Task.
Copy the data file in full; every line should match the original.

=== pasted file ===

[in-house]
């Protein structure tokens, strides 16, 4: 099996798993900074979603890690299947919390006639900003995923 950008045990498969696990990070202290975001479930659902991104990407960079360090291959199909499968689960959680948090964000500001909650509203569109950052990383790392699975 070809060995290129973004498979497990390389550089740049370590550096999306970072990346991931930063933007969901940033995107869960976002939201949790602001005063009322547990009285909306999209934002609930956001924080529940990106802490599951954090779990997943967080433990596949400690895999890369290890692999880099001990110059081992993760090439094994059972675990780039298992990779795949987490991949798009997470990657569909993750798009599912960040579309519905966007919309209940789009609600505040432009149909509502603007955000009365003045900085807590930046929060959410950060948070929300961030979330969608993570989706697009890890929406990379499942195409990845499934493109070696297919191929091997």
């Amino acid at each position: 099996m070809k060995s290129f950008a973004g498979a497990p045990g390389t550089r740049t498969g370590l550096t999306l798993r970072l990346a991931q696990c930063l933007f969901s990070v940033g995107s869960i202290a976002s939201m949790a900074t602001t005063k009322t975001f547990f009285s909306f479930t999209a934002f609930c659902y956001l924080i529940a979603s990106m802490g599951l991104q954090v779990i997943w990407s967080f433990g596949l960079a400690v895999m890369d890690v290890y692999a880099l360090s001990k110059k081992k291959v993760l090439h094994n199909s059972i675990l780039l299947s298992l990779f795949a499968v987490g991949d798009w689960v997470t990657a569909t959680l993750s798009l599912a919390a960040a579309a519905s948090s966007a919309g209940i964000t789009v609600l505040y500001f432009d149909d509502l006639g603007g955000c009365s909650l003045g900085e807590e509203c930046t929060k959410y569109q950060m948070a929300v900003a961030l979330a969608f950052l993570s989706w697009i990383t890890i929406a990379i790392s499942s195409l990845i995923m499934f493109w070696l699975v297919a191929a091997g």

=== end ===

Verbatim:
[in-house]
């Protein structure tokens, strides 16, 4: 099996798993900074979603890690299947919390006639900003995923 950008045990498969696990990070202290975001479930659902991104990407960079360090291959199909499968689960959680948090964000500001909650509203569109950052990383790392699975 070809060995290129973004498979497990390389550089740049370590550096999306970072990346991931930063933007969901940033995107869960976002939201949790602001005063009322547990009285909306999209934002609930956001924080529940990106802490599951954090779990997943967080433990596949400690895999890369290890692999880099001990110059081992993760090439094994059972675990780039298992990779795949987490991949798009997470990657569909993750798009599912960040579309519905966007919309209940789009609600505040432009149909509502603007955000009365003045900085807590930046929060959410950060948070929300961030979330969608993570989706697009890890929406990379499942195409990845499934493109070696297919191929091997």
């Amino acid at each position: 099996m070809k060995s290129f950008a973004g498979a497990p045990g390389t550089r740049t498969g370590l550096t999306l798993r970072l990346a991931q696990c930063l933007f969901s990070v940033g995107s869960i202290a976002s939201m949790a900074t602001t005063k009322t975001f547990f009285s909306f479930t999209a934002f609930c659902y956001l924080i529940a979603s990106m802490g599951l991104q954090v779990i997943w990407s967080f433990g596949l960079a400690v895999m890369d890690v290890y692999a880099l360090s001990k110059k081992k291959v993760l090439h094994n199909s059972i675990l780039l299947s298992l990779f795949a499968v987490g991949d798009w689960v997470t990657a569909t959680l993750s798009l599912a919390a960040a579309a519905s948090s966007a919309g209940i964000t789009v609600l505040y500001f432009d149909d509502l006639g603007g955000c009365s909650l003045g900085e807590e509203c930046t929060k959410y569109q950060m948070a929300v900003a961030l979330a969608f950052l993570s989706w697009i990383t890890i929406a990379i790392s499942s195409l990845i995923m499934f493109w070696l699975v297919a191929a091997g």